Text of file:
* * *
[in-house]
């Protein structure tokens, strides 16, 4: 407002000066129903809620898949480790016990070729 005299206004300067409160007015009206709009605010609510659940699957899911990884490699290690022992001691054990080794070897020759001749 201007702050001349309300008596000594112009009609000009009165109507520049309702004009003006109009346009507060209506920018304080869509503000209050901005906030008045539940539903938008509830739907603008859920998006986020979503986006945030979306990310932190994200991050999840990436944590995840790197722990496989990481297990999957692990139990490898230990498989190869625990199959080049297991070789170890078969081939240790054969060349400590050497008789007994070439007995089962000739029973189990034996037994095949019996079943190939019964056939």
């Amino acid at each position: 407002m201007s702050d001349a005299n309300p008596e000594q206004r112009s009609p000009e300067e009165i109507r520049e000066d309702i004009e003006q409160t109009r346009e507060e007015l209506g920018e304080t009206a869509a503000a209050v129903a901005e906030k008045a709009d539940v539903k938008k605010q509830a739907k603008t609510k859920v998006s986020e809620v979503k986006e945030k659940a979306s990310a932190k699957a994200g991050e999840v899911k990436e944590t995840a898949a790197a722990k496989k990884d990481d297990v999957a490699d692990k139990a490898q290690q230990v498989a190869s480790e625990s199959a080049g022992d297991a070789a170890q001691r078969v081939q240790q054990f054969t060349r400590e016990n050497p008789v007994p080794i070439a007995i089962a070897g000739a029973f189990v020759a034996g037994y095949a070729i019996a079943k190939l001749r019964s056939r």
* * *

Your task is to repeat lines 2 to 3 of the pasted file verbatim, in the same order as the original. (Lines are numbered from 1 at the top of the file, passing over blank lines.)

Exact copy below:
């Protein structure tokens, strides 16, 4: 407002000066129903809620898949480790016990070729 005299206004300067409160007015009206709009605010609510659940699957899911990884490699290690022992001691054990080794070897020759001749 201007702050001349309300008596000594112009009609000009009165109507520049309702004009003006109009346009507060209506920018304080869509503000209050901005906030008045539940539903938008509830739907603008859920998006986020979503986006945030979306990310932190994200991050999840990436944590995840790197722990496989990481297990999957692990139990490898230990498989190869625990199959080049297991070789170890078969081939240790054969060349400590050497008789007994070439007995089962000739029973189990034996037994095949019996079943190939019964056939």
């Amino acid at each position: 407002m201007s702050d001349a005299n309300p008596e000594q206004r112009s009609p000009e300067e009165i109507r520049e000066d309702i004009e003006q409160t109009r346009e507060e007015l209506g920018e304080t009206a869509a503000a209050v129903a901005e906030k008045a709009d539940v539903k938008k605010q509830a739907k603008t609510k859920v998006s986020e809620v979503k986006e945030k659940a979306s990310a932190k699957a994200g991050e999840v899911k990436e944590t995840a898949a790197a722990k496989k990884d990481d297990v999957a490699d692990k139990a490898q290690q230990v498989a190869s480790e625990s199959a080049g022992d297991a070789a170890q001691r078969v081939q240790q054990f054969t060349r400590e016990n050497p008789v007994p080794i070439a007995i089962a070897g000739a029973f189990v020759a034996g037994y095949a070729i019996a079943k190939l001749r019964s056939r």